Perhaps the only aspect working for Raj Thackeray in the present situation is his stated willingness to change his stand.Hurling a scornful attack on the BJP-led NDA government, Raj called for Opposition unity and a “Modi-Mukt Bharat” by 2019. I was not surprised, as I have always seen him as a confused politician; earlier he was too much influenced by Balasaheb Thackeray and now by Sharad Pawar. While addressing his party workers, he said that the country is fed up with the false promises made by Modi and his government, while reminding the audience of the BJP’s “Congress-Mukt Bharat” slogan. The MNS supremo was very bold and harsh as usual while attacking BJP and its ministers. He was trying hard to expose the ruling party, but the problem is, MNS workers and Raj supporters assemble in large numbersin his rallies but they never render votes to him. Perhaps, this is the reason the existence of his party has shrunk miserably.
Now, in a desperate image makeover exercise, Raj Thackeray has adopted two things that were never part of his life before. He wakes up early and sweats it out in the gym for at least half an hour. He has removed the “spiritual” rings from his right hand. However, he will have to do a lot more to win over the public and overcome the trust deficit. With six out of its seven corporators defecting to the Shiv Sena, MNS has suffered a major setback in the Mumbai city politics. In Mumbai civic house, the party now has a token presence like in the state assembly where its tally is reduced to one from 13 in 2009. Ever since Raj Thackeray formed MNS in 2007, Mumbai has been the party’s base. Now, with its almost entire unit of elected representatives to the Brihanmumbai Municipal Corporation (BMC) walking over to arch rival Shiv Sena, questions are being raised over the future of the party in its base. So, is it the beginning of the end for the MNS?
Many in the party are not surprised that its corporators decided to jump the ship. In fact, this has been happening in the MNS for quite some time. During and after the 2014 elections, a significant number of leaders quit the party to join either the Shiv Sena or the BJP. Many accused his wife for foul play, she has many demands, and whosoever fulfils them, earns her goodwill; the rest has to struggle for their existence in spite of their largest contribution in building the party at grassroot level. This is the reason, all those who joined him unconditionally quitting ShivSena, returned in the old camp by leaving Raj and his party. The series of defeats and defections is now being regarded as the failure of Raj’s leadership. Just like the Shiv Sena and the Nationalist Congress Party (NCP), the MNS too is a political party based on charisma of its leader. Obviously, the success or failure of such a party depends on how the leader performs.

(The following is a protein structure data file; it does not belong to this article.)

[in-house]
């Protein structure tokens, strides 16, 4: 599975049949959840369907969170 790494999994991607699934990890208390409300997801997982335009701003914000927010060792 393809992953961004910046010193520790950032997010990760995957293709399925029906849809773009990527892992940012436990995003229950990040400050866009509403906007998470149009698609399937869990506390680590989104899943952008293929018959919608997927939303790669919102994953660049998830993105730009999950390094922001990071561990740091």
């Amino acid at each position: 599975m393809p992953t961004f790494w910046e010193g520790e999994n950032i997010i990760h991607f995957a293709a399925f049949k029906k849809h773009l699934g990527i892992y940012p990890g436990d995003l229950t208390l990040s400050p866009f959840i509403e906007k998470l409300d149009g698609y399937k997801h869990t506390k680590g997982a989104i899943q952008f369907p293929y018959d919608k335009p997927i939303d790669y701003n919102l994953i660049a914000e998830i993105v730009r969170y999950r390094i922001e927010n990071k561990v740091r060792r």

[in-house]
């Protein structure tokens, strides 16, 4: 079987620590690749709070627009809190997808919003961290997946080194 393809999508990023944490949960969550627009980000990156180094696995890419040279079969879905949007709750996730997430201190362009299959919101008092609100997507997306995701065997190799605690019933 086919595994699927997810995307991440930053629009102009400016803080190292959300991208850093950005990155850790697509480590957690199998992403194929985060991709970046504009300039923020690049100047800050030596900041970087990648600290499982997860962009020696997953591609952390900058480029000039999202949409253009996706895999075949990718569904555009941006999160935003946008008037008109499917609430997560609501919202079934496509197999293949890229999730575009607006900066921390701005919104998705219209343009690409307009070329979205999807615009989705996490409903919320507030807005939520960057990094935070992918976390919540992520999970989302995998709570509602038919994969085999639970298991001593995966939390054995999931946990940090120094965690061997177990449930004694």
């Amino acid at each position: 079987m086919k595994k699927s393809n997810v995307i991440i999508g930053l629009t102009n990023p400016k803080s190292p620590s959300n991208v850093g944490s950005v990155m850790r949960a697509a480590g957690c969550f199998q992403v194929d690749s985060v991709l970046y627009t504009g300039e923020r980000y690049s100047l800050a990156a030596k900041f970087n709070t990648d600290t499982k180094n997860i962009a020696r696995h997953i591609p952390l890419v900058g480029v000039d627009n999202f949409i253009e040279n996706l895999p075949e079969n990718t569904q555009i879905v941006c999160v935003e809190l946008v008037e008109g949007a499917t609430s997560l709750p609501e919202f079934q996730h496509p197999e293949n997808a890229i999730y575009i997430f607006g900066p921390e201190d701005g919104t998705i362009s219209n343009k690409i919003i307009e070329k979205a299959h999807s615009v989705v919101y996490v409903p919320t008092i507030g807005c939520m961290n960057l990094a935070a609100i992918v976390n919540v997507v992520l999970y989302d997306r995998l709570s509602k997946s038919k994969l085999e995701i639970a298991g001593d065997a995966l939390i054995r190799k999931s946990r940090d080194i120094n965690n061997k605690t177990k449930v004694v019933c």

Raj tried to establish his unseasoned political outfit. He raised the sons of the soil issue, targeted north Indians and used violence as a medium to grab attention. He succeeded to the extent of his party upsetting calculations of the Shiv Sena-BJP alliance to win 2009 assembly polls. The MNS won 13 seats in its first assembly elections and emerged as a significant political force in the state. The similarity between Raj and his uncle however ended there! No one is here to match with Balasaheb’s leadership, charm and smartness. Neither Uddhav nor Raj could fill the vacuum. Though people had great expectations from Raj because his oratory matches with his uncle, but later on his supporters realised that the empty speeches are not enough to survive in the political battlefield. He failed to deliver the issues that he took up for the sons of the soil. His double standards sabotaged him in the long run. His party could not capitalise much on the support it got from the voters. It did not go beyond the incidents of beating hapless north Indian hawkers and cabbies. There was no dearth of issues but the party was rarely seen raising the ones that would appeal a wider audience. Meanwhile, its core supporter, the young Maharashtrians in Mumbai, Pune and Nashik responded to Modi’s plea. They flew with Modi waves leaving Raj Thackeray to his fate. However, the difference between other parties and the MNS is that the party is taking too much time to get ready for a competition.
After 2014 rout, party workers were hoping that there would be an initiative by the leadership to rebuild the organisation, put forth an aggressive agenda before the people and undertake efforts to regain its lost ground in the civic body polls that were held in late 2016 and early 2017. What the leadership did was probably not enough or did not click with the voters. While Shiv Sena and BJP dominated the campaign space, the people did not see the MNS as a serious player. Further, it could not counter Sena’s allegations that the MNS was in the fray to divide Marathi votes. The party lost its power in Nashik civic body inspite of doing good amount of developmental works there and was reduced to single digits in Mumbai and Pune civic bodies. After the enormous success he got in 2009, Raj did not follow it up with planned attempt to build his party organisation across the state. Today, even after almost a decade of its existence, the MNS has not been able to go beyond a few cities and districts of Maharashtra. The municipal elections showed that MNS was not a serious player in any of the major civic bodies. The ZillaParishad polls showed that it had little presence in rural areas. Little wonder, the party is not being taken seriously by its own leaders and workers. In that case, how will Raj convince the people to vote for him?
(This is the first part of the editorial and remaining portion will continue tomorrow.)
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